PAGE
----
A major economic challenge will face us all once the COVID-19 crisis passes. All sectors in society will be affected and we will look to policymakers and legislators to rapidly put the best and most effective recovery package in place. Fortunately, the EU has already adopted the European Green Deal (EGD) and all Member States have committed to the Paris Agreement and to climate neutrality by 2050. Reinforcing and sticking to these long-term objectives in the challenging future that we face will be the best approach for a just and resilient recovery for our economies and for our people.
Central to the EGD is the proposal for a Renovation Wave across the EU. The Renovation Wave must be launched in full awareness of the nature of the buildings sector and in a manner that we know will succeed. Buildings are central to our lives. They are the biggest investment that most people ever make; we all spend more than 90% of our time in buildings and they are the largest capital fixed assets in our economy. In addition, buildings, across their useful lifetime consume around 50% of all primary energy and emit around 50% of all CO2into the atmosphere. As a result, ambitious action on reducing these impacts is unavoidable if we are to achieve our agreed long-term objectives in the EU.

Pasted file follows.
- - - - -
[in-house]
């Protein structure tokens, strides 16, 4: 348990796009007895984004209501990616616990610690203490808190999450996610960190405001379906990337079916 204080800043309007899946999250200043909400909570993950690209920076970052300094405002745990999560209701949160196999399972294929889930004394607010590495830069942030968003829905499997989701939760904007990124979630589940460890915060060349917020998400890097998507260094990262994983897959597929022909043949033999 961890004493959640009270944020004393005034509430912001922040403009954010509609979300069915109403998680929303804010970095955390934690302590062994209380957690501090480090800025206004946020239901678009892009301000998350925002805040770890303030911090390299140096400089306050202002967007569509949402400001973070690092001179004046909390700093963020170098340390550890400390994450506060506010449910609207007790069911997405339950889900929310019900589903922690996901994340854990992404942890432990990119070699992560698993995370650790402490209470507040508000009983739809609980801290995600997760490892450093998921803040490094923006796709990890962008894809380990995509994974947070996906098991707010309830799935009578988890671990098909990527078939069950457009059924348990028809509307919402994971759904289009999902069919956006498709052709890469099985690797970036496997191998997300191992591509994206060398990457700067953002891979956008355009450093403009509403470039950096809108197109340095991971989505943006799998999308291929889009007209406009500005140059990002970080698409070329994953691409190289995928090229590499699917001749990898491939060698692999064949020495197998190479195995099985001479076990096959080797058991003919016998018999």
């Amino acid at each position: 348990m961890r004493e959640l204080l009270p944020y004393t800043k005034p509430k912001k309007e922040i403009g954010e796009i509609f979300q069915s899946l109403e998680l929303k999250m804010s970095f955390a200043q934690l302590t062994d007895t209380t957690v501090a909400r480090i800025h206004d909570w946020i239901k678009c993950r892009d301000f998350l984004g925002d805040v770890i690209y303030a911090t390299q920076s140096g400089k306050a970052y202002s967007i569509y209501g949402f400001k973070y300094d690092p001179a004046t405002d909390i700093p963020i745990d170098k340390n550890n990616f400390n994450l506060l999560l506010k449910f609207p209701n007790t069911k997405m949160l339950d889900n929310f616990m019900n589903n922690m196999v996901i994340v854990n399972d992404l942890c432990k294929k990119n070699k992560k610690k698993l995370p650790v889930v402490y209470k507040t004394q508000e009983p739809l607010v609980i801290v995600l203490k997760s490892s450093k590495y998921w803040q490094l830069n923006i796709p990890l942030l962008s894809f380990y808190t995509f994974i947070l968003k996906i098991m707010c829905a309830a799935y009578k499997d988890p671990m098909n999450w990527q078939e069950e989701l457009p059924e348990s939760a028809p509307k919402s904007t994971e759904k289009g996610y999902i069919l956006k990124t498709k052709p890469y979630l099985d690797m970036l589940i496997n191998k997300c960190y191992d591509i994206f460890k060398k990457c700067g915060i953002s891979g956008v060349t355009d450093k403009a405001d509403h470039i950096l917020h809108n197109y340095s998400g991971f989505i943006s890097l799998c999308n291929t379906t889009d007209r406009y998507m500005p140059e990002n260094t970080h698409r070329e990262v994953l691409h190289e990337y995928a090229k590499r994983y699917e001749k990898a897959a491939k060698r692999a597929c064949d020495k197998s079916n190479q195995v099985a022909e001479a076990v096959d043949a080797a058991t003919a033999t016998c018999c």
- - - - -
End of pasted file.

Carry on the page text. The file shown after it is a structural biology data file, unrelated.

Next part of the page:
Buildings-related legislation in the EU already requires all Member States to prepare and implement long-term renovation strategies for the renovation of their building stock to become highly energy efficient and decarbonised by 2050–in effect making the whole building stock comply with nearly zero-energy performance levels (nZEB).
Member States must take their responsibility towards improving the building stock seriously and ensure that once the COVID-19 crisis passes, they do not fall back to business as usual in the buildings sector, where the energy renovation rate has been hovering at around 1% per year for decades, of which just12% are deep energy renovations.